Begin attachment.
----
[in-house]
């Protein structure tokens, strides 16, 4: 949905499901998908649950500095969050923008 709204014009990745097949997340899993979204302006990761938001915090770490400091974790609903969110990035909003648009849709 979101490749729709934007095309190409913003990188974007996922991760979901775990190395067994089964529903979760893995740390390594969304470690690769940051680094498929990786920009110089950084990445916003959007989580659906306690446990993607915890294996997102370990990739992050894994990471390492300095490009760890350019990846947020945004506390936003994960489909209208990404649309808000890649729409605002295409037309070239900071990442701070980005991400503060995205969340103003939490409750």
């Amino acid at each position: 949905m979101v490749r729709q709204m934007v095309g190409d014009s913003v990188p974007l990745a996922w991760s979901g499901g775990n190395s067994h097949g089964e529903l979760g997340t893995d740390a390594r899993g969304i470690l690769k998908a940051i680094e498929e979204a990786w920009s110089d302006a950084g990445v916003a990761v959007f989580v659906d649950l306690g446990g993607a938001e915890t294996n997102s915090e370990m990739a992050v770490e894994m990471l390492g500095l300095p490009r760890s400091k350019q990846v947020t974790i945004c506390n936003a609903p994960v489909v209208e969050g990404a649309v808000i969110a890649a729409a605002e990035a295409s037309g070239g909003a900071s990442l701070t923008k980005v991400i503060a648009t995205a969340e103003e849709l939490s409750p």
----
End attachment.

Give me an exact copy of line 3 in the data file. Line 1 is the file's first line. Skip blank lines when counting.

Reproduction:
């Amino acid at each position: 949905m979101v490749r729709q709204m934007v095309g190409d014009s913003v990188p974007l990745a996922w991760s979901g499901g775990n190395s067994h097949g089964e529903l979760g997340t893995d740390a390594r899993g969304i470690l690769k998908a940051i680094e498929e979204a990786w920009s110089d302006a950084g990445v916003a990761v959007f989580v659906d649950l306690g446990g993607a938001e915890t294996n997102s915090e370990m990739a992050v770490e894994m990471l390492g500095l300095p490009r760890s400091k350019q990846v947020t974790i945004c506390n936003a609903p994960v489909v209208e969050g990404a649309v808000i969110a890649a729409a605002e990035a295409s037309g070239g909003a900071s990442l701070t923008k980005v991400i503060a648009t995205a969340e103003e849709l939490s409750p």